Père Lachaise Cemetery, Where I Almost Lost My Mind

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The first thing you have to accept when you begin travelling is the fact that somewhere along the line, something weird and/or upsetting is going to happen to you. You will experience heightened highs, but there will also be moments that will leave you completely and utterly emotionally scarred and at times, fearing for your life.

I’ve always had an interest in both history and the macabre. Therefore, visiting Père Lachaise Cemetery in Paris was a must-do on my list. Unfortunately, my travel companions at the time did not share my interests, opting instead to visit EuroDisney for the second time that week. Why anyone in their right mind would choose a theme park over a cemetery is definitely a decision I’ll never be able to understand.

I navigated the Metro with surprising ease and found myself where I needed to be. What I hadn’t anticipated was just how large Père Lachaise cemetery was. I was both map and internet-less and being a Gen Y who is totally dependent on technology, I wasn’t having much luck simply relying on ‘my wits’ to get me to where I wanted to be.

I wandered around aimlessly for a little while, taking rubbish pictures of random graves, whilst failing to find anything of interest. Eventually, I accepted defeat. I’d get on the Metro and journey back to my little French apartment, where I could sulk in the warmth to my heart’s content. I would probably pick up a baguette on the way. And a tarte au fraise. When in Paris!

My mind made up, I turned to leave. Then I screamed, as out from behind a gravestone jumped a wild-eyed Frenchman, with dreadlocked hair that cascaded down his back. He introduced himself as “Michel”, (not clichéd at all) kissed me emphatically on both cheeks and grabbed my hand.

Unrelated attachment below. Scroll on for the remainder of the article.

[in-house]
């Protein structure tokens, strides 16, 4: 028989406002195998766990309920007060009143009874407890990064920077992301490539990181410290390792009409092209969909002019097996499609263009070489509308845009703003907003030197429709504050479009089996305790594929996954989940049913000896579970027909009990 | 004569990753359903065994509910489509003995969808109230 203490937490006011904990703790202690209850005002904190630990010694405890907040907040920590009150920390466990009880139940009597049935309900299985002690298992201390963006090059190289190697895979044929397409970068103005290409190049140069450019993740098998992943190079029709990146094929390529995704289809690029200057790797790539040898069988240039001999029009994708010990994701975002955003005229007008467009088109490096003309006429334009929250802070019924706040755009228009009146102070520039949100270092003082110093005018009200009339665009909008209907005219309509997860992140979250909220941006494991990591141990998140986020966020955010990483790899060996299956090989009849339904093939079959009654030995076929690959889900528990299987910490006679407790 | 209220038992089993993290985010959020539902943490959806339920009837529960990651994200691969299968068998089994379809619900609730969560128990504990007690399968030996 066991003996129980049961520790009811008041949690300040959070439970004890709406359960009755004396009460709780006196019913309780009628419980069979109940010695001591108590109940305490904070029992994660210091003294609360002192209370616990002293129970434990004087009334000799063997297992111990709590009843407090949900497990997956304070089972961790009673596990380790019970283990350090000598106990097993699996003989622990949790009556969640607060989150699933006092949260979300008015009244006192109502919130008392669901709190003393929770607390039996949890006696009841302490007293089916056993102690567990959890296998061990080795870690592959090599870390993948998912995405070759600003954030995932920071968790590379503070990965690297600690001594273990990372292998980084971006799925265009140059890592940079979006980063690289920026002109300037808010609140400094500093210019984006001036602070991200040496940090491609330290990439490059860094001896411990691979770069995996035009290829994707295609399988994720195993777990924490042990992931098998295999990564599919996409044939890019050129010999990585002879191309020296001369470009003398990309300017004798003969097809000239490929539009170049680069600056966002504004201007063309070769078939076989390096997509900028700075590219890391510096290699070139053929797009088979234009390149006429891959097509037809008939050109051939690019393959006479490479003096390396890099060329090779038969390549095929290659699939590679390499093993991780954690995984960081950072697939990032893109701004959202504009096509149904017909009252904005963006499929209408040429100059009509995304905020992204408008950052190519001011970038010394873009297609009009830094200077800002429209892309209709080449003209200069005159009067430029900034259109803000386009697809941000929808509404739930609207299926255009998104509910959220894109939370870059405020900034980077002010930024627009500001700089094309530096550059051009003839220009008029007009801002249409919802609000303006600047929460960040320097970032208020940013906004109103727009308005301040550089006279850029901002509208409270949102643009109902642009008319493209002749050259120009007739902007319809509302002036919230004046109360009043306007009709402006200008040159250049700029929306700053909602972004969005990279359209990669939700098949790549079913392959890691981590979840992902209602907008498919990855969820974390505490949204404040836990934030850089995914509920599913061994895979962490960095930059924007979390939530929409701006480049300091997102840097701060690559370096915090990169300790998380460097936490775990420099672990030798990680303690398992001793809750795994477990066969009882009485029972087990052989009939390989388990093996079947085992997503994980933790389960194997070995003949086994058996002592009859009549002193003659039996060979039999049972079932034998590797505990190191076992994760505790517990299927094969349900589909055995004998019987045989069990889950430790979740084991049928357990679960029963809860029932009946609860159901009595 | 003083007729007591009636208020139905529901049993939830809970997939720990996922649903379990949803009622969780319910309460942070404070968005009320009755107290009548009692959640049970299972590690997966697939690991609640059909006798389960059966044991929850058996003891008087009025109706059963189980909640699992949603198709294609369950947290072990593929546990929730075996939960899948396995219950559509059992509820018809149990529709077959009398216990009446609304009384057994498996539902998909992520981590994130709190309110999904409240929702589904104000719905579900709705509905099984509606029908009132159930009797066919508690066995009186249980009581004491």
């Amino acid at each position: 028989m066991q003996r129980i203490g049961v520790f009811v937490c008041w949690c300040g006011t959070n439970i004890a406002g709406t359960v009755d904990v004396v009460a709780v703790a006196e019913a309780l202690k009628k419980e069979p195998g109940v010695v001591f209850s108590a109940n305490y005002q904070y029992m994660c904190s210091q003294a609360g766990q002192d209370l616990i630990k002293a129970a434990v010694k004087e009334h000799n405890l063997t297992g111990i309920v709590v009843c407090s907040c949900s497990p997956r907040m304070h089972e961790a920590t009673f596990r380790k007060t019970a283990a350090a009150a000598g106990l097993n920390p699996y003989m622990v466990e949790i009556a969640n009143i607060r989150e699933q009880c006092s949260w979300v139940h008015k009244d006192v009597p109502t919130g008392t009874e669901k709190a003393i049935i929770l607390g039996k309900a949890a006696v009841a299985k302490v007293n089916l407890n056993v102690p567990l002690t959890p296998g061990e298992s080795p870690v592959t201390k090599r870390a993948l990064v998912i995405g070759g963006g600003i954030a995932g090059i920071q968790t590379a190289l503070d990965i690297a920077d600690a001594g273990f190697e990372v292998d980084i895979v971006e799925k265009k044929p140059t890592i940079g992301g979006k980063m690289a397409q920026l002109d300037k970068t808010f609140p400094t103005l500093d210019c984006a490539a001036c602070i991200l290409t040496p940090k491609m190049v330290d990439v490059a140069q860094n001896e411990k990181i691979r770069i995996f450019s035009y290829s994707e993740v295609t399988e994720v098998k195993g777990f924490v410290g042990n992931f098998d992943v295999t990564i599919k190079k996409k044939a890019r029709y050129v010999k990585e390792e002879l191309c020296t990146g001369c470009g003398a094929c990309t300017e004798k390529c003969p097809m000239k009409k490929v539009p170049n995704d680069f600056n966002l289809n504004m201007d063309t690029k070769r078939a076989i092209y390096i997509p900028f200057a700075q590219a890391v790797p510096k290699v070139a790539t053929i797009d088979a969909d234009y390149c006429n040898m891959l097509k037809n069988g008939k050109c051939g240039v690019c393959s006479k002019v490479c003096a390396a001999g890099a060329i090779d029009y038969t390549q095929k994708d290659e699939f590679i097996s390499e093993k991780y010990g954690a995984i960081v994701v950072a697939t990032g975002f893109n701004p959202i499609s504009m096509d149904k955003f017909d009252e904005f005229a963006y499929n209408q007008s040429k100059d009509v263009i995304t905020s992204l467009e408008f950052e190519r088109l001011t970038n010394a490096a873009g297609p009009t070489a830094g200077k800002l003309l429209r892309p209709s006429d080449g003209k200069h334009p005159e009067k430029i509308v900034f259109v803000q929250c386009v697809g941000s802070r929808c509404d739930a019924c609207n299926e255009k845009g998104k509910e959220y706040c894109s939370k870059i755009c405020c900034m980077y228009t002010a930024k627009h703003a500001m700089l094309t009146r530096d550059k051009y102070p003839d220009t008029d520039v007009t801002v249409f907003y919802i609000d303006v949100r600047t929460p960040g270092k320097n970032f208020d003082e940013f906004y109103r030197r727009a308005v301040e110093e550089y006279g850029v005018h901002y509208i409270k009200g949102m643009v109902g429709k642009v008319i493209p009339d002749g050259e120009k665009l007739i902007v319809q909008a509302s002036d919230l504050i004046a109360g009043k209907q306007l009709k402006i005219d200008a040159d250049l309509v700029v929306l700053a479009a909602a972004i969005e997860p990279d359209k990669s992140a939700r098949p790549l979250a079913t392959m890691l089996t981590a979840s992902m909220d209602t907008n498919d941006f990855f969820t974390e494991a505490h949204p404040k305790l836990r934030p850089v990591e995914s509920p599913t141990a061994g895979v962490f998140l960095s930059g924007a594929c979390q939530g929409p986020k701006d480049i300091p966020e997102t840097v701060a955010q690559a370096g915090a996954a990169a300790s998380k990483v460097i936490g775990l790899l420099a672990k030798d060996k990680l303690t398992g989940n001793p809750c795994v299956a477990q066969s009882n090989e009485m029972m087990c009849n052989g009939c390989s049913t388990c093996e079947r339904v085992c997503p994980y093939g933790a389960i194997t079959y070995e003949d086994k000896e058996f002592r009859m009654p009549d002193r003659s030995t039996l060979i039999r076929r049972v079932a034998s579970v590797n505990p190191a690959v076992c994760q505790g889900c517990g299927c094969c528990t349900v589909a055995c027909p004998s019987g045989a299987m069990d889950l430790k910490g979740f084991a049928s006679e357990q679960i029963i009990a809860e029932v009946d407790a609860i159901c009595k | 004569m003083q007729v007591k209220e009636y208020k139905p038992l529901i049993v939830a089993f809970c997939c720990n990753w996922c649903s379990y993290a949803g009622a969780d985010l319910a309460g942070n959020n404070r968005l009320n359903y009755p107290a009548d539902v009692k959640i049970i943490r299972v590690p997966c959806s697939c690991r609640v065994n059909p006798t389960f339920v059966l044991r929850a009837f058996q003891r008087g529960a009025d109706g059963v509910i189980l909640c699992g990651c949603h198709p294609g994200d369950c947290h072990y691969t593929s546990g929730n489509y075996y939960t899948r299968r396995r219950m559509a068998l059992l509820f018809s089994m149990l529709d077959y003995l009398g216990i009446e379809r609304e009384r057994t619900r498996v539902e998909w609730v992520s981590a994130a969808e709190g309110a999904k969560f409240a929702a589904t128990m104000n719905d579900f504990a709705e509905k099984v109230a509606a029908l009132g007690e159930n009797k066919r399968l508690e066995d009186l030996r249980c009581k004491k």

“Jim Morrison?” He asked, then said, enthusiastically. “I take you to Jim Morrison!”

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He was a man of his word, at least.

And so began a whirlwind tour of Père Lachaise Cemetery. I did indeed see Jim Morrison’s grave and along with it Chopin’s and Edith Piaf’s. I met “Jimbo”, the stray cat that Michel had adopted, leaving food and water for it at his grandparent’s grave. My personal favourite was Oscar Wilde’s – by far the strangest grave in the entire cemetery.

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So many elements of this are confusing to me.

In going through my archived photos for this post, I see that twenty-year old me felt compelled to take a close-up photo of the broken-off penis of the “modernist angel” on Oscar Wilde’s grave, which is definitely something that I would do as a twenty-five year old today. I guess we are always growing and maturing as individuals.

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The whereabouts of this penis is one of the greatest mysteries of modern-day life.

I have to take my hypothetical hat off to Michel; he really did try his best to make the tour as compelling and interesting as possible. Unfortunately, his spoken English was about as good as my conversational French (which has gone from bad to worse over the course of the last few years) and half the time I had no bloody idea of what he was actually trying to tell me.

Which brings me to the Victor Noir incident.